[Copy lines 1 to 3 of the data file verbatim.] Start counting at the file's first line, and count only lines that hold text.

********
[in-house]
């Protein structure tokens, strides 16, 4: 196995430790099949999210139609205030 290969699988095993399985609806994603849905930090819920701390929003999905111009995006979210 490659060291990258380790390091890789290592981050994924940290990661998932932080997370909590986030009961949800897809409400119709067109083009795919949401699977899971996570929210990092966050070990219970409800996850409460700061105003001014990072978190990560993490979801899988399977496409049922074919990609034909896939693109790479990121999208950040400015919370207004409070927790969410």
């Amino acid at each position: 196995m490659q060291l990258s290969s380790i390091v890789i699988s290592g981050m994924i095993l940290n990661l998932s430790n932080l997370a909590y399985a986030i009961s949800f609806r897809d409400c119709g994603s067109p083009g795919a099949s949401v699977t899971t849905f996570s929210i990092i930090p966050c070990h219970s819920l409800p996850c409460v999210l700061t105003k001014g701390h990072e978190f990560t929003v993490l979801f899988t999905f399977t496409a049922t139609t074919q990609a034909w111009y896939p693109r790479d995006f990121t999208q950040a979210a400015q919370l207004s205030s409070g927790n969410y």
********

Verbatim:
[in-house]
């Protein structure tokens, strides 16, 4: 196995430790099949999210139609205030 290969699988095993399985609806994603849905930090819920701390929003999905111009995006979210 490659060291990258380790390091890789290592981050994924940290990661998932932080997370909590986030009961949800897809409400119709067109083009795919949401699977899971996570929210990092966050070990219970409800996850409460700061105003001014990072978190990560993490979801899988399977496409049922074919990609034909896939693109790479990121999208950040400015919370207004409070927790969410």
């Amino acid at each position: 196995m490659q060291l990258s290969s380790i390091v890789i699988s290592g981050m994924i095993l940290n990661l998932s430790n932080l997370a909590y399985a986030i009961s949800f609806r897809d409400c119709g994603s067109p083009g795919a099949s949401v699977t899971t849905f996570s929210i990092i930090p966050c070990h219970s819920l409800p996850c409460v999210l700061t105003k001014g701390h990072e978190f990560t929003v993490l979801f899988t999905f399977t496409a049922t139609t074919q990609a034909w111009y896939p693109r790479d995006f990121t999208q950040a979210a400015q919370l207004s205030s409070g927790n969410y």